Stages of a Loan
Your licensed mortgage originator can get you a prequalification letter that says how much house you’re qualified to buy. You’ll probably need to put together some paperwork — two years of tax returns and W-2 forms verifying your employment and income, etc. But it’s an important step, because it will make the whole process easier. Some real estate professionals won’t even show you a home without this letter.
A preapproval goes further than a prequalification and can be an enormous advantage when you’re looking for a home. It means that a mortgage lender has done a thorough examination of your finances, including your income, debts, and assets, and has determined you’re qualified to borrow a certain loan amount at a certain rate. While it’s not an actual guarantee that the lender will approve the loan, it still gives you substantial advantages when you’re shopping for a home.
You have a better idea of what kind of price range you can afford.
You have an enormous advantage over potential buyers who haven’t taken that step, because sellers and real estate agents know you’re likely to be able to make the payment, so they’ll take your offer more seriously.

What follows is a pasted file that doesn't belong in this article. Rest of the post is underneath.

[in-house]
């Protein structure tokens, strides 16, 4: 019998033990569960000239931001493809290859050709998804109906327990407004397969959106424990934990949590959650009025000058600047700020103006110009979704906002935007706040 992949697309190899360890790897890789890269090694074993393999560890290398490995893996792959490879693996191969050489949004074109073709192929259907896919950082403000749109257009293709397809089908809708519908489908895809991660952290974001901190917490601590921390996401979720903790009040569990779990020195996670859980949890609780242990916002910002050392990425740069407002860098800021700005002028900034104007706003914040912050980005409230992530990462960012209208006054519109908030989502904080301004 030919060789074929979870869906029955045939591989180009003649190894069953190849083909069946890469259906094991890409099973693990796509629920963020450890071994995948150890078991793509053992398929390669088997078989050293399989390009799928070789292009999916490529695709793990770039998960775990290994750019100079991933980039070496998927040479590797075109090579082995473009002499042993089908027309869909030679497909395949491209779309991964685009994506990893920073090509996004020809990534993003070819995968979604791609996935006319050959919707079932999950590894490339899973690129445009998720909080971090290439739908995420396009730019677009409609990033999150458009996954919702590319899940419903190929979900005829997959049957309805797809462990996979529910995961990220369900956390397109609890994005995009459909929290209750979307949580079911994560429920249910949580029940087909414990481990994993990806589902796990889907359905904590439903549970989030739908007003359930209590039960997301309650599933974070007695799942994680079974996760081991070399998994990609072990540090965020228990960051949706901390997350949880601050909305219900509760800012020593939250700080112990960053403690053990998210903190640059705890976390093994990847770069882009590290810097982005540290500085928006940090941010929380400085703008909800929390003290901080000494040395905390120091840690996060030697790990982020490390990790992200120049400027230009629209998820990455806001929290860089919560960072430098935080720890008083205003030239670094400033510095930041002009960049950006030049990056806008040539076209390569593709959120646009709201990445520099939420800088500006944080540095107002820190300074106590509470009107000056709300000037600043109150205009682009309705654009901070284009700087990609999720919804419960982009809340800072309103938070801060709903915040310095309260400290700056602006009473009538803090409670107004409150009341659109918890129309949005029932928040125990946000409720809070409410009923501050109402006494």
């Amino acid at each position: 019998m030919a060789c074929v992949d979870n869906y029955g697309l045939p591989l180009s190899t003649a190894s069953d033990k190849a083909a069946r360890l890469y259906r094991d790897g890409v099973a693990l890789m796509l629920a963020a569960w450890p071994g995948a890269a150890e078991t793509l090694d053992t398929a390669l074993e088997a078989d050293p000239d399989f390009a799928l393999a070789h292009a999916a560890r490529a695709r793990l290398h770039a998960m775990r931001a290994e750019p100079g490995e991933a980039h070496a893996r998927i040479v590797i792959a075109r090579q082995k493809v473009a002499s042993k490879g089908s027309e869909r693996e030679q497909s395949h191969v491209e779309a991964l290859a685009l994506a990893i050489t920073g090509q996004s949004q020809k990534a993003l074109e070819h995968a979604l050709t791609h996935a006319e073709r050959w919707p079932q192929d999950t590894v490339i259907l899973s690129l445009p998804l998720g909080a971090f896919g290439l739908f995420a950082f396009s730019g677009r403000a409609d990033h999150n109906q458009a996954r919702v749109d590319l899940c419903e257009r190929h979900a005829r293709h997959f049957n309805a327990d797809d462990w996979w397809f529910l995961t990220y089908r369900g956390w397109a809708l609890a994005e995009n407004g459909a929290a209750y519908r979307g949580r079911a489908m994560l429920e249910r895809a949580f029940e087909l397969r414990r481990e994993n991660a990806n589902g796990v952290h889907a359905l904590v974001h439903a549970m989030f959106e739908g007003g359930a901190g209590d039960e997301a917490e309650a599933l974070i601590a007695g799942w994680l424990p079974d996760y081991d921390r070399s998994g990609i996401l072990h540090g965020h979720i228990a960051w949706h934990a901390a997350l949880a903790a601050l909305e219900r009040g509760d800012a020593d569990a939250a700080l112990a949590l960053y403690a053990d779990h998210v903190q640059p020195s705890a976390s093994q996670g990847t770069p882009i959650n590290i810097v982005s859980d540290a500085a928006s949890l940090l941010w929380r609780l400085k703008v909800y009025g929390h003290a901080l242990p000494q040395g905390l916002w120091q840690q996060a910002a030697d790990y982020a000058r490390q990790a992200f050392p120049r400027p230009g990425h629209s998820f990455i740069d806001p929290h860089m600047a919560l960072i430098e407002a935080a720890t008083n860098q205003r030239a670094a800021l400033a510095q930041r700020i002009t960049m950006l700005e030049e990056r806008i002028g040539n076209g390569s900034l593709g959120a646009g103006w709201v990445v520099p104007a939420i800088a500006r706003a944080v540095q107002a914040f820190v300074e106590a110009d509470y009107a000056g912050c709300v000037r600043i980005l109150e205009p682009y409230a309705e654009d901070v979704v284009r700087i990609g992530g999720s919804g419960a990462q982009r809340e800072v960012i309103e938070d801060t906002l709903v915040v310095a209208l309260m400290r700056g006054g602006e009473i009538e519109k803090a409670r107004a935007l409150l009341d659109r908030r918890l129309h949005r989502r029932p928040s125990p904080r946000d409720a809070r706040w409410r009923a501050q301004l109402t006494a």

Your licensed mortgage originator will help you through the application process, much of which consists of gathering and reviewing of documents. Those documents will include:
Recent pay stubs
Recent bank statements
Your lender will provide you with a loan estimate that includes fees and closing costs, including:
Mortgage application fee
Loan origination and document preparation fee
Your licensed mortgage originator will organize all the paperwork and send the information to the processor, who will in turn send all the information to you so you can review it and make sure it’s accurate.
Your processor will begin processing your loan. In a nutshell, he or she will gather everything up in a neat little package to hand off to the underwriter.
While all this is happening, your property will be appraised to safeguard you against spending more on the refinance than it is worth.
Underwriting will verify all the information you provided. The underwriter is responsible for analyzing and validating your income, assets, credit history and the home appraisal. The first thing they will do is compile and review your documentation to see your full financial picture. Next, they will reconstruct your loan scenario to ensure it meets all qualification guidelines and that it is the best loan to fit your financial needs. Finally, your underwriter will take steps to verify your information is accurate and meets the ever-changing mortgage guidelines. You may be asked to provide additional documentation, depending on the requirements of your loan.
Once your loan has been approved, we’ll schedule your closing. This is much simpler than it was when you purchased your home, and the closing had to be done at a title company or attorney’s office. For a refinance, it can be done at your home and will only take a short while for you to sign some paperwork.